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Nancy Marie Spears
Gaylord News

The Wilma Mankiller quarter, slated to begin circulating in 2022, will feature an image of the Cherokee chief, wrapped in a traditional shawl with the seven-pointed star of the Cherokee Nation to the right and “Cherokee Nation” written in the Cherokee syllabary below her name.

The wind is at her back as she gazes into the future.

The selection of Mankiller, who was the first woman elected principal chief of the Cherokee Nation, was announced in June by the U.S. Mint. Her quarter – which was designed by noted Mint sculptor Phebe Hemphill, who also sculpted several Code Talkers $1 coins – is the third coin of the American Women’s Quarters program.

Mankiller, who was a Medal of Freedom winner and longtime champion of the rights of Indigenous people and women, was elected chief in 1985 and led the Cherokees for a decade.

(Previous: Wilma Mankiller’s greatness minted onto 2022 quarter)

She’s one of five women chosen to appear on the new American Women’s Quarters program. The others are writer, performer and social activist Maya Angelou; physicist and space pioneer Sally Ride; Santa Fe school superintendent Nina Otero-Warren and Chinese-American film star Anna May Wong. Others are expected to be chosen for the years 2023 to 2025.

The selection of Mankiller was powerful, Oklahoma female chiefs and tribal leaders said.

The Wilma Mankiller quarter will be released with a celebration June 6, 2022, in Tahlequah, Oklahoma. The coin honors the legacy of the former Cherokee principal chief, who died in 2010. (Photo courtesy of the U.S. Mint)

Edwina Butler-Wolfe, former governor of the Absentee Shawnee Tribe and now education director of the Sac and Fox Nation, said Mankiller played a role in her gaining the confidence to become an Indigenous woman leader.

“I like the saying that Wilma used, she had said, ‘Women can help turn the world right side up,’” Butler-Wolfe said. “We bring a more collaborative approach to government. If we do not participate, the decision will be made without us. And that’s so very true. And I took that to heart because you got to be at the table.”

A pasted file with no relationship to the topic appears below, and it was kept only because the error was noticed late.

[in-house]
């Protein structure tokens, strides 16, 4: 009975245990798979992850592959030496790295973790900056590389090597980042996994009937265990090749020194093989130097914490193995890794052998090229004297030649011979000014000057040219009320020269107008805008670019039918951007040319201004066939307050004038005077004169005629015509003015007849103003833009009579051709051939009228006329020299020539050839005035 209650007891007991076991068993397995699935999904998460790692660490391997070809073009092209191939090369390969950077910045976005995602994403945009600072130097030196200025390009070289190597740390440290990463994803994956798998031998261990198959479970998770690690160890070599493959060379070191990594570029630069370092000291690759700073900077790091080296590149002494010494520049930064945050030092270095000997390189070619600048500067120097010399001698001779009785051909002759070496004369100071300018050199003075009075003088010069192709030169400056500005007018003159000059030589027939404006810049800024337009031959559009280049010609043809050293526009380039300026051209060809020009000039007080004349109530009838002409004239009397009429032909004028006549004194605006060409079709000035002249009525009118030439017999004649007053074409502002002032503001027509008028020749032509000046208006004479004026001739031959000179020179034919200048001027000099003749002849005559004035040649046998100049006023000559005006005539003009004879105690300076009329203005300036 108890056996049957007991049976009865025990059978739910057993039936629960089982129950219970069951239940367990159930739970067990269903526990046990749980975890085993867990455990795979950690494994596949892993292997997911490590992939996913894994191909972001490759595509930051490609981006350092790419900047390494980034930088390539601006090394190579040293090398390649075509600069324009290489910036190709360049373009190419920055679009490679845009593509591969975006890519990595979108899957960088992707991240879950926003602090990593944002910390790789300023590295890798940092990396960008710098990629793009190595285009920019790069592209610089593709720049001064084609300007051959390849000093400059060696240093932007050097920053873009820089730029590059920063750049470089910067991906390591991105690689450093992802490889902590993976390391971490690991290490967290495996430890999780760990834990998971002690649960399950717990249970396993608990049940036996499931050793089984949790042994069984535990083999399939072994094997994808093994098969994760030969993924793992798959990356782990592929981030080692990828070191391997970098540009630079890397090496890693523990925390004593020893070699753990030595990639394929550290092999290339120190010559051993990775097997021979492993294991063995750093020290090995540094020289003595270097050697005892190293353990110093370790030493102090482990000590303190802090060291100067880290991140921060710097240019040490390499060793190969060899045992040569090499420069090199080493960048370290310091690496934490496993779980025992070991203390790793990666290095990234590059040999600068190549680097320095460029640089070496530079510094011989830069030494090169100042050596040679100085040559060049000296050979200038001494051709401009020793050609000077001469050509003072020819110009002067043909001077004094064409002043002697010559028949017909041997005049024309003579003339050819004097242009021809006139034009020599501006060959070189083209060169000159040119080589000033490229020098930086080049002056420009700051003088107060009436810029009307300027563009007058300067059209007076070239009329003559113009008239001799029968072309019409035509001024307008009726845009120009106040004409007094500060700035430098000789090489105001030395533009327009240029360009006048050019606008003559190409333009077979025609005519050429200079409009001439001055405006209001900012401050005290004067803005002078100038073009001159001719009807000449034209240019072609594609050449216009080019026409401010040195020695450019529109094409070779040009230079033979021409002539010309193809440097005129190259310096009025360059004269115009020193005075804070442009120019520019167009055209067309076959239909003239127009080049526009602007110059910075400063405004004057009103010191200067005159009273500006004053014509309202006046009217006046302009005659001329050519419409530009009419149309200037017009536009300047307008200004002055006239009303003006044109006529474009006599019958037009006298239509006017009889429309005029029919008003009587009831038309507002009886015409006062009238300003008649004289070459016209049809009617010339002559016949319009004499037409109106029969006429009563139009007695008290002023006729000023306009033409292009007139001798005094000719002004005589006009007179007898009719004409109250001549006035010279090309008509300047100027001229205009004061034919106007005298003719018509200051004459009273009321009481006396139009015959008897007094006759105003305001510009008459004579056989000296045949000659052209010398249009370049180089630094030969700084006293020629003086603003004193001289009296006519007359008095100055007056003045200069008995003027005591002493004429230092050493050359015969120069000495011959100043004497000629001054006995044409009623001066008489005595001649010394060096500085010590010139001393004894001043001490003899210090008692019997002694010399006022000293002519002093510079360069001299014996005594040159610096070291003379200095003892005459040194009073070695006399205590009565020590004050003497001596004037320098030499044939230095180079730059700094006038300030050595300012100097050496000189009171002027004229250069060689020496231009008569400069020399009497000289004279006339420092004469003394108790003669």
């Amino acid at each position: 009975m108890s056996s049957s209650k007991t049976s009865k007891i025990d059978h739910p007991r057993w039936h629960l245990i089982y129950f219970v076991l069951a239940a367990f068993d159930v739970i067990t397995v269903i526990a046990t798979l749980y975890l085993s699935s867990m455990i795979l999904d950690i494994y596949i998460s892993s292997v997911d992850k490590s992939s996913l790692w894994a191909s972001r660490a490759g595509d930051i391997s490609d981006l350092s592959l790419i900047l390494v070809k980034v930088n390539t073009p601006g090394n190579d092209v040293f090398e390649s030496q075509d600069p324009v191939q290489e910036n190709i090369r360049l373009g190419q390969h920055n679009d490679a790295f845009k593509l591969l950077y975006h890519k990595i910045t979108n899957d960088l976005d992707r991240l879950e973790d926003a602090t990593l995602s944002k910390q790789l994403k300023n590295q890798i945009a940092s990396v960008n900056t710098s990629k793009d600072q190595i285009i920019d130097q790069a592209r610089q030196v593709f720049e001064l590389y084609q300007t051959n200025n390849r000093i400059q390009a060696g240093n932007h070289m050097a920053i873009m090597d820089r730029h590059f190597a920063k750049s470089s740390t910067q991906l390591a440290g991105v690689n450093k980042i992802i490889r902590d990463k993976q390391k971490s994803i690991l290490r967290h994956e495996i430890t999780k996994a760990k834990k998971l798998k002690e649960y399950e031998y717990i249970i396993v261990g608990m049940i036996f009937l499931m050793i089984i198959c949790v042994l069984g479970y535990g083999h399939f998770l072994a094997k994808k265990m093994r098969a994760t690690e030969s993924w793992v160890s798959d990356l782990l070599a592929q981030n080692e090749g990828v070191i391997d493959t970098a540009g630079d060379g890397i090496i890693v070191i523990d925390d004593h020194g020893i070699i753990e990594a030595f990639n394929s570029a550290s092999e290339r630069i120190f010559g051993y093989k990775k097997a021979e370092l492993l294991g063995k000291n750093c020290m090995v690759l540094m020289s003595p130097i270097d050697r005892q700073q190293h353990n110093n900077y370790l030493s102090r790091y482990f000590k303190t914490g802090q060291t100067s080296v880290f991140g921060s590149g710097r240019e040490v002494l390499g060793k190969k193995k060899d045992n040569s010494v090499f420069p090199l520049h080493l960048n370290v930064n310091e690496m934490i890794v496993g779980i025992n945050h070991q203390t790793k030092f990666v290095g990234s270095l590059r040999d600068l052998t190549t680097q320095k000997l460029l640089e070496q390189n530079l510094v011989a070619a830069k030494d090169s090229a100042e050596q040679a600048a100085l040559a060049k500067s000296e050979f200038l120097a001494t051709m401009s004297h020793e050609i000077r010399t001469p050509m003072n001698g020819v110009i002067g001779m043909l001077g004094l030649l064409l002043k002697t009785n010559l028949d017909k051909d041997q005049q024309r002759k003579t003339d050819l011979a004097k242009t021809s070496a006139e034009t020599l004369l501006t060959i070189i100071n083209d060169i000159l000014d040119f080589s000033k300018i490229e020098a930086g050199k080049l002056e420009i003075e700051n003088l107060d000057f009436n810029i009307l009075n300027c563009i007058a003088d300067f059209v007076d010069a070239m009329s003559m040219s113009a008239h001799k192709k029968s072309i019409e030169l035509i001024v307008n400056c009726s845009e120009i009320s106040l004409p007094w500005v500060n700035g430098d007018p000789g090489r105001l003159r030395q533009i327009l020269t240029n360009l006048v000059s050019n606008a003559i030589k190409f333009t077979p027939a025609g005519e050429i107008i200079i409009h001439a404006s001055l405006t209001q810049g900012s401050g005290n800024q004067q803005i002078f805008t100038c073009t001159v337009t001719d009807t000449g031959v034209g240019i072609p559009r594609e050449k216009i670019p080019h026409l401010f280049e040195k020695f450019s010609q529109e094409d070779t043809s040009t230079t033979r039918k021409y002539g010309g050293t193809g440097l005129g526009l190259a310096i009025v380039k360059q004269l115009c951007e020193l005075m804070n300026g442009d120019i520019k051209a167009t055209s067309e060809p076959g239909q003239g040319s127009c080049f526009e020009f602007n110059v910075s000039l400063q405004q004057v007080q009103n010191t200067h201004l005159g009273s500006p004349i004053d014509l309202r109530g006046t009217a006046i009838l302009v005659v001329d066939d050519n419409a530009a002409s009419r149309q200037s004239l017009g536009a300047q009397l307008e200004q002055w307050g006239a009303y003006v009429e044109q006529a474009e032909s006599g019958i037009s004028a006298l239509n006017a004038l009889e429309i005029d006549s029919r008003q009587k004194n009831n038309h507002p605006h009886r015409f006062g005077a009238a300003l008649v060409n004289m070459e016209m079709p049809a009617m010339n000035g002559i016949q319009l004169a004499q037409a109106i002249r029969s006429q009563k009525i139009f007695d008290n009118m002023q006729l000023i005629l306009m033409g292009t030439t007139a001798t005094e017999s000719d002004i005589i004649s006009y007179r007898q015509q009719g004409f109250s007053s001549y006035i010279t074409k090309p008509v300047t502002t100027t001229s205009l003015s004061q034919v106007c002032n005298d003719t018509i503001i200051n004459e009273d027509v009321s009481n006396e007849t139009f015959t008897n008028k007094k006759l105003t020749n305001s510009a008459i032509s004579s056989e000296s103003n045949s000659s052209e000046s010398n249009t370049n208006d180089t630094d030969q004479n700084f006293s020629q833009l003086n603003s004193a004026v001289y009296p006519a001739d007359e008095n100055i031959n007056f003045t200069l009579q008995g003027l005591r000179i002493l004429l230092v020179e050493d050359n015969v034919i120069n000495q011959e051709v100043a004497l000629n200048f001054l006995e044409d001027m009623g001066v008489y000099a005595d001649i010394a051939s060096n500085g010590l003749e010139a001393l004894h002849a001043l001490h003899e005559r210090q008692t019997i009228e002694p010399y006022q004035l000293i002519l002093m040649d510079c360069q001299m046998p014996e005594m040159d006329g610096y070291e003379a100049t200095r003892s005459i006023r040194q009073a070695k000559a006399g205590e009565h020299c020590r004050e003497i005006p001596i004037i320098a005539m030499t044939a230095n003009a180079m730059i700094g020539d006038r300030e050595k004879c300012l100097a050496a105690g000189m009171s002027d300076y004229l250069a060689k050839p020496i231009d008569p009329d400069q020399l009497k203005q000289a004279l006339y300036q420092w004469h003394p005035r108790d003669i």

The new quarter design, she said, shows that “our Native American women can be somebody.”

“Wilma Mankiller made a pathway to all American Indian women who seek to take on the role of being a leader in a tribal government,” Butler-Wolfe said.

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She said that doesn’t mean she or those around her haven’t had pushback from their own communities on the issue of tribal women leadership, something usually based on societal beliefs or simple tradition.

Without Wilma Mankiller, says Edwina Butler-Wolfe, former governor of the Absentee Shawnee Tribe, there likely wouldn’t be as many Indigenous female leaders as there are today. (Photo courtesy of Edwina Butler-Wolfe)

When the quarter comes out, Butler-Wolfe said, she plans to implement better teachings on Mankiller, who died in 2010. Without Mankiller, she said, there likely wouldn’t be as many Indigenous female leaders as there are today.

Butler-Wolfe said she would like to ensure the tribe’s schools have some lessons on the life and influence of Mankiller, to bolster the scant Indigenous education in Oklahoma.

“I see it only as promoting and inspiring kids,” she said. “Maybe one little girl sitting out there in the classroom, that may be a leader someday, we never know. I never knew I was going to be a leader.”

Women leaders are not new to the Kaw Nation, Chairwoman Lynn Williams said, noting that she is the fourth woman to lead her tribe.

Williams, who called the upcoming quarter release awesome, said she met Mankiller once and they talked for a few minutes, and she heard Mankiller speak numerous times.

“She was a great woman,” Williams said. “You could feel a good presence around her. When she spoke, it was in such a way that she didn’t have to be harsh or anything but she could get her point across.”

Williams said having Mankiller’s face on the quarter will do positive things for the tribes and young tribal citizens.

“We as Natives have been silent for far too long,” Williams said. “We want our voices to be heard. We want people to know how things really are for us. I think having her face on that quarter is just going to help us, and help our young people to realize, anybody can do whatever you set your mind and your heart to do.”

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Nancy Marie Spears, a Gaylord News reporter based in Washington, D.C., is an enrolled member of the Cherokee Nation of Oklahoma. Gaylord News is a reporting project of the University of Oklahoma Gaylord College of Journalism and Mass Communication. For more stories from Gaylord News, visit

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